Phil’s Day 2013 celebrates the many ways philanthropy and private gifts support the university and its programs. Every year, hundreds of students are able to study or conduct research abroad thanks to generous donors. In honor of Phil, check out some of their unique experiences.
Articles tagged with "giving"
Thousands of miles from Iowa, an earthquake struck China last week, but some University of Iowa students still felt the impact. On April 20, a magnitude 7.0 earthquake hit the center of Ya’an, located in the southwestern Chinese province of Sichuan, killing more than 192 people and leaving more than 11,000 injured, according to the Associated Press. On Thursday night, approximately 100 students each held a white carnation as they encircled the candles that formed a heart shape in the middle of the Kautz Plaza. They then prayed for the victims at Ya’an.
FONDAL, HAITI — The little band of American volunteers sat under a tree, panting and sweating from a taste of daily life in the poor rural villages of Haiti. The group, made up mainly of Iowa doctors, nurses and other medical professionals and students, had spent an hour and a half climbing a winding dirt road up a mountain to this remote village. On the way, they’d seen Haitians making the trek while bearing heavy loads of water, fruit, chickens, firewood and homemade charcoal.
When the volunteers finally arrived in town, scores of villagers were already lined up under the hot March sun, waiting for the rare chance to share their health concerns with a doctor. Casey Panko, a University of Iowa nurse helping lead the team, briefed her exhausted colleagues about the ailments they would treat in the small stucco building that would serve as a clinic.
The Chinese Association of Iowa recently selected Downing Thomas, dean of International Programs at the University of Iowa, as an honoree of the International Education Leadership Award. The award recognizes individuals or organizations that have an exemplary record of publication, teaching, advising, advocacy, leadership, new program development, or general service to the field that has made and will make a lasting contribution to international education.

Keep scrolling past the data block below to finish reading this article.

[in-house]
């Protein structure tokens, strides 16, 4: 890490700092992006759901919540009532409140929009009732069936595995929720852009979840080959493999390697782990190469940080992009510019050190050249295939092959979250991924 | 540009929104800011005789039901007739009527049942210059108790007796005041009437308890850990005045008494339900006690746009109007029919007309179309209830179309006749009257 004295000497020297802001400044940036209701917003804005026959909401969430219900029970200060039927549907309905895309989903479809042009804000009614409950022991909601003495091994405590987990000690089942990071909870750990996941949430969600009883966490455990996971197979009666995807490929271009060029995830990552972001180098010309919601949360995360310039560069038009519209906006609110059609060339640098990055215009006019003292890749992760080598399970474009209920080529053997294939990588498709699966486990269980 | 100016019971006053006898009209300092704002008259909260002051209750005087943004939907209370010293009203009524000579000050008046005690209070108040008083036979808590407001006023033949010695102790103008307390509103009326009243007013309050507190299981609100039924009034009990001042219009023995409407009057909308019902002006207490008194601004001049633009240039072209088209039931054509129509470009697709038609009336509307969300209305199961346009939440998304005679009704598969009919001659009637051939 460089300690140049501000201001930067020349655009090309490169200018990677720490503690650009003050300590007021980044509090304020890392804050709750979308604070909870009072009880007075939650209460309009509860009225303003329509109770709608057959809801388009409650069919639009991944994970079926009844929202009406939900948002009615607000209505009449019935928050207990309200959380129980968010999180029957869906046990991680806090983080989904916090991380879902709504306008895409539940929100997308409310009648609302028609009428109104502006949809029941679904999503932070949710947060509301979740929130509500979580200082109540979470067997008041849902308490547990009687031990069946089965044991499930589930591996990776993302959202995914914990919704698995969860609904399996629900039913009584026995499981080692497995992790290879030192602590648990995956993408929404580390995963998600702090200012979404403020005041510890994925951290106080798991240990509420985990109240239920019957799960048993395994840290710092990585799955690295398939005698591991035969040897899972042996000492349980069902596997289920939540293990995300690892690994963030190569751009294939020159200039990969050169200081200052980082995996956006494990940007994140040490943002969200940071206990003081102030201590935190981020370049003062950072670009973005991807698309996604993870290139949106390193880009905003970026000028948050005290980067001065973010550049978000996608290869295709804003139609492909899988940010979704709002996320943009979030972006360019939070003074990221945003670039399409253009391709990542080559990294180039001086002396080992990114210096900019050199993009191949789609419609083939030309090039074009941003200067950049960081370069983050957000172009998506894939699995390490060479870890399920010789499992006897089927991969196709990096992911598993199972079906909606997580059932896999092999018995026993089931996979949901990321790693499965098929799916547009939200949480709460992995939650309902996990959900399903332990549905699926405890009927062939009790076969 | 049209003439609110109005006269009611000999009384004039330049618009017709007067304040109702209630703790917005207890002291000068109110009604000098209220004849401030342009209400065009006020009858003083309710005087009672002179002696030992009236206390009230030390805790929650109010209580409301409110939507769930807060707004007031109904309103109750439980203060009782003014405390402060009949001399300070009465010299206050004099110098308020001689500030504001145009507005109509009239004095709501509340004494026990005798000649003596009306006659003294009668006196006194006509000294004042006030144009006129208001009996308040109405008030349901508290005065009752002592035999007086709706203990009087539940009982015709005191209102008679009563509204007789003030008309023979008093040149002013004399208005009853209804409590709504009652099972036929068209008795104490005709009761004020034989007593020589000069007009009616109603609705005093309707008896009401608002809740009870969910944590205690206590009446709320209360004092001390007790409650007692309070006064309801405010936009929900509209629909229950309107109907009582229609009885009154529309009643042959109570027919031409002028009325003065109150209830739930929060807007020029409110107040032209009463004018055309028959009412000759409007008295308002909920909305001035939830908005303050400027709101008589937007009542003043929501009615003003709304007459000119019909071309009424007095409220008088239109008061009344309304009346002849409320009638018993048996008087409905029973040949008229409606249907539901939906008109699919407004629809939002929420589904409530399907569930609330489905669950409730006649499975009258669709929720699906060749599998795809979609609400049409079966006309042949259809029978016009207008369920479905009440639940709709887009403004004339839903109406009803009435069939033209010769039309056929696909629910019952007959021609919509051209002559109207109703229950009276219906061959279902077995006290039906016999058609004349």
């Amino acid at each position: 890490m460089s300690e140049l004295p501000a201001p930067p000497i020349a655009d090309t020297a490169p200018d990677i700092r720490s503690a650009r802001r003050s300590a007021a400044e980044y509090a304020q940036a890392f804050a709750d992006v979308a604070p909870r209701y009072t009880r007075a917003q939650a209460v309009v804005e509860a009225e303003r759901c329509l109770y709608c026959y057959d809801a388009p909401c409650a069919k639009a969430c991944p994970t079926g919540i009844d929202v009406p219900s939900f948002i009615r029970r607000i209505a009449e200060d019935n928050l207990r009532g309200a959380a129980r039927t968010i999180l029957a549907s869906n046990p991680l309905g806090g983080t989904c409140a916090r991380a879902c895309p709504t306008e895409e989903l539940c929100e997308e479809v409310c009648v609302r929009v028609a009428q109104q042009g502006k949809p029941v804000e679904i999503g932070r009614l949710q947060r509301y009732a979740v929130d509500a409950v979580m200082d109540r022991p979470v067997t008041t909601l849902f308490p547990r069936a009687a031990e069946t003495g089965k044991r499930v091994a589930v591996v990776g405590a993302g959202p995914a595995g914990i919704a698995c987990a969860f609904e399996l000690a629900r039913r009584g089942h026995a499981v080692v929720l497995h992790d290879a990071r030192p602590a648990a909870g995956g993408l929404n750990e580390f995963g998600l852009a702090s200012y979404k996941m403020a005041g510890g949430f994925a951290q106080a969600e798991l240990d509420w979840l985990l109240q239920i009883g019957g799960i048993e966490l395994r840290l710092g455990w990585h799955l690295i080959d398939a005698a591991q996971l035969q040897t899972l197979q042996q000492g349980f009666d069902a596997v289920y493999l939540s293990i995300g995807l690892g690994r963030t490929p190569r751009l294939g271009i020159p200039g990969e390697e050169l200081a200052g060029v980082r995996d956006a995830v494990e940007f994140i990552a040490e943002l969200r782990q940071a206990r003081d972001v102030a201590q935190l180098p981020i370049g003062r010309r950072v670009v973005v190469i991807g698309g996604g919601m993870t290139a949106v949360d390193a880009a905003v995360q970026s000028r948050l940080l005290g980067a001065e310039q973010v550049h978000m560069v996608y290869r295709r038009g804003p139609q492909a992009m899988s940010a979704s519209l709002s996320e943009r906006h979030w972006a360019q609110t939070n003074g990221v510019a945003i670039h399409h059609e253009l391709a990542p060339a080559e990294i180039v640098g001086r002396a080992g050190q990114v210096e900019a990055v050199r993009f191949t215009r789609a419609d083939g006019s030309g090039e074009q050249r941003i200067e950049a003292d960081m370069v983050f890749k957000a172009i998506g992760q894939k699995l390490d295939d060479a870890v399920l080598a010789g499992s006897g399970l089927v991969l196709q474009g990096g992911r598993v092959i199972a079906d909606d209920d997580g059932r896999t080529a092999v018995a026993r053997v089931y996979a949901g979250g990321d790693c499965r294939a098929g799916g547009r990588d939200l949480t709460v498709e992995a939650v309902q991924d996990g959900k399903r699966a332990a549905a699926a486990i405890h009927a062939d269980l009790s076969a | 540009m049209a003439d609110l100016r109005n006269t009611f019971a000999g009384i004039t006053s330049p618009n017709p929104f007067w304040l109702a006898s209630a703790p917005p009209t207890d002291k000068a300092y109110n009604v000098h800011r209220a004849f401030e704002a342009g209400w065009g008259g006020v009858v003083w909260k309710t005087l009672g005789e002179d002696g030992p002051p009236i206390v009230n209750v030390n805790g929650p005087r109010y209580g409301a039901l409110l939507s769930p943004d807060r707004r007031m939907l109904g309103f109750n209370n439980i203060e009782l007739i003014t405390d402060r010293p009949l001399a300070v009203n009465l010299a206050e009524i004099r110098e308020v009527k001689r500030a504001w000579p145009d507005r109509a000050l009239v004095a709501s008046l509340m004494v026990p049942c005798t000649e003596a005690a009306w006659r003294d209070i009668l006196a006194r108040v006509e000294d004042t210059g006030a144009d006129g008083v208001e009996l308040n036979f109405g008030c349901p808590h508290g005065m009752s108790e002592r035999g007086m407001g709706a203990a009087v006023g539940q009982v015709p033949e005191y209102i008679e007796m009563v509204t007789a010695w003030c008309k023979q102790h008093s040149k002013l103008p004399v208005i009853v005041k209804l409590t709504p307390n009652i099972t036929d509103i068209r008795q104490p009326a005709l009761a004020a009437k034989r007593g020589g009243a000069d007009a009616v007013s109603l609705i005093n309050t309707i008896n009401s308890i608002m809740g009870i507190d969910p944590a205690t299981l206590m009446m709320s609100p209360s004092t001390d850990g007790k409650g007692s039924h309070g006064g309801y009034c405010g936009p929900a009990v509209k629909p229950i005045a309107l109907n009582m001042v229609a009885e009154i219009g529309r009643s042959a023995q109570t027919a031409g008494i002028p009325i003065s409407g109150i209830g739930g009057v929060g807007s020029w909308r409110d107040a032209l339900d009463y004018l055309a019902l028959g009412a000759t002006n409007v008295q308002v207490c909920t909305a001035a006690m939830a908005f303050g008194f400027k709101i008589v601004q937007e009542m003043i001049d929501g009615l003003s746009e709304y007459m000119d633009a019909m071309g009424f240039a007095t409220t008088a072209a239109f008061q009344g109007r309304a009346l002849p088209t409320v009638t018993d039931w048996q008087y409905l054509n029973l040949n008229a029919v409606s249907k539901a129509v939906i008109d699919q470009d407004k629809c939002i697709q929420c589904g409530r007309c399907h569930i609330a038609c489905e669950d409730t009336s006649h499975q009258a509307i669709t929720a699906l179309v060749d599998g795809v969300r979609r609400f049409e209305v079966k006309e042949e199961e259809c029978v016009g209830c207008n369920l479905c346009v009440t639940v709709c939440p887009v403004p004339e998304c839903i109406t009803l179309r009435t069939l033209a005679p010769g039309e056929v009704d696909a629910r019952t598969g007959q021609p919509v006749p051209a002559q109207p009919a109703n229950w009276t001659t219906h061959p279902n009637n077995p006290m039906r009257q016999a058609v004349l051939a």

University of Iowa alum Aaron Sinift, creator of 5 Year Plan in collaboration with Gandhi Ashram spinning and weaving collectives in India and 26 artists from 7 countries, will be speaking at the UI Thursday, February 28, 2013, at 5 p.m. in 1117 University Capitol Centre.
An increasing number of University of Iowa students are choosing to not only study abroad but also to work and volunteer overseas. The university is ranked 46th, among schools of its size, in the number of students graduating and joining the Peace Corps.
The UI recently increased its response to this demand by creating a position specifically geared toward students wanting to work, intern, or volunteer abroad. The position has been in place for 18 months, and officials have seen good results.
Much of what we know about Western African history comes from the colonial era, when European powers controlled the politics and commerce of the region.
With its exhibition “Western Africa Before the Boats,” the African American Museum of Iowa, located in Cedar Rapids, is setting out to give visitors a glimpse of life in Western Africa in an earlier era. And the University of Iowa—known for its extensive African art collection and expertise—is helping to tell the story.
In recognition of his worldwide reputation as a respected teacher and scholar of international human rights, Burns Weston, founding director of the University of Iowa Center for Human Rights (UICHR), was recently awarded the Courage of Conviction award.